The PostgreSQL Secured by SG is a ready-to-deploy Shielded PostgreSQL Server instance designed to eliminate the need to build a patchwork security solutions in order to protect the PostgreSQL data.
The instance uses advanced security techniques such as secure boot, vTPM, UEFI firmware, integrity monitoring at the virtualization layer and transparent encryption, extended access controls, tamper-resistant logs at the data layer in order to protect the PostgreSQL data.
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Our VM uses advanced security techniques such as secure boot, vTPM, UEFI firmware, integrity monitoring at the virtualization layer and transparent encryption, extended access controls, tamper-resistant logs at the data layer in order to protect PostgreSQL data against unauthorized access.
All Server General operations are logged on four different servers making it very challenging for an attacker to successfully launch a log tampering attack. You can deploy our PostgreSQL Secured by SG instance in less than 10 minutes.
Our automated scripts will install and configure the instance to provide you maximum security and performance. The PostgreSQL Secured by SG can enable you to achieve regulatory compliance without having to create a patchwork of security solutions.
The HIPAA Act requires covered entities to provide public notification upon discovery of a breach of unsecured ePHI (Electronic Patient Health Information) involving more than 500 records. However, ePHI that is secured via encryption does not trigger the breach notification requirement. SG-TDE-AnyCloud can help covered entities to gain protection under the Safe Harbor provision of the HITECH Act by helping them transparently encrypt their ePHI stored in a database or a file server, hosted on any cloud platform.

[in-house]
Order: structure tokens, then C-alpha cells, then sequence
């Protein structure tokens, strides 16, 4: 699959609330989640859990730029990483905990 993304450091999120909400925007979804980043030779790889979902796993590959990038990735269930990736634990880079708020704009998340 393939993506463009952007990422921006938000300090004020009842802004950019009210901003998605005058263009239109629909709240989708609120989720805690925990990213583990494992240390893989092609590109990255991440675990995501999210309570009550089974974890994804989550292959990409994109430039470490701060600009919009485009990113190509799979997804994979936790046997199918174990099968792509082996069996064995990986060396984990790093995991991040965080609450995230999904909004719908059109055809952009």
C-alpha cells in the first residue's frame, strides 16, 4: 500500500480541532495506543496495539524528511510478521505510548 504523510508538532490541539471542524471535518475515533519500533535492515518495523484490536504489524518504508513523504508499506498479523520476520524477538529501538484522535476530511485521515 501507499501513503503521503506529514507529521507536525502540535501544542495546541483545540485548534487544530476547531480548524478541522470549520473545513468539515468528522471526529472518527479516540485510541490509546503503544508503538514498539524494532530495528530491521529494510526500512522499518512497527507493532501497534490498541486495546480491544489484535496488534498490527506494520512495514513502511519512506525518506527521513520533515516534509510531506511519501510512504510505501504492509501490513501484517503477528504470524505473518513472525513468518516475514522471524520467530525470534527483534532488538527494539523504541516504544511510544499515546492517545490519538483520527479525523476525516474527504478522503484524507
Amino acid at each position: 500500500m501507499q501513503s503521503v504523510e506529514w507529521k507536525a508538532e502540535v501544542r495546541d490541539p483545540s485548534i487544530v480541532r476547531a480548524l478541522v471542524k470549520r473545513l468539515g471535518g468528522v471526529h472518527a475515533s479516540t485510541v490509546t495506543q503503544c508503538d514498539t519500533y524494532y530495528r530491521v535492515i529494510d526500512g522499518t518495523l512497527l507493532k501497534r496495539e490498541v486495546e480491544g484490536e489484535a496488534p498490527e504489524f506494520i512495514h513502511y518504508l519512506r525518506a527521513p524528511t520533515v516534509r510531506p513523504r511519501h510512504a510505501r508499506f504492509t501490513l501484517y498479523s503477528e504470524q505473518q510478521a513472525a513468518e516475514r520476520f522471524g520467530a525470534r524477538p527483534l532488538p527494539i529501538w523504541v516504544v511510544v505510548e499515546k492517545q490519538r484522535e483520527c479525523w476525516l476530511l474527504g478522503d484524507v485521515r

The MySQL data is transparently encrypted at the file-system layer before it hits the disk. This in-kernel is quick. You are in control of your data encryption key while we help you store it in our managed key locker so it is available when you need it.
The instance uses a trimmed down version of the OS thereby reducing the attack surface significantly. The total footprint that includes the OS, MySQL server and our security software is around 850MB.
Advanced access controls makes it difficult for unauthorized users, including the “root” user, from accessing the protected data sets in clear-text.
Every Server General operation is logged at four different locations in order to nullify log tampering attempts. All privileged operations conducted by the MySQL Secured by SG administrators are logged within and outside of the administrative domain of our customers. This feature provides non-repudiation and is heavily relied upon by auditors. In fact each Server General command is stored at four different locations.
MySQL Secured By SG uses standard encryption functionality embedded within the mainstream Linux kernel. This functionality is based on a stackable file system that was developed by Erez Zadok, CTO, Server General Inc.
The instance uses "Secure Boot" to make sure that only authenticated software is installed at the OS layer.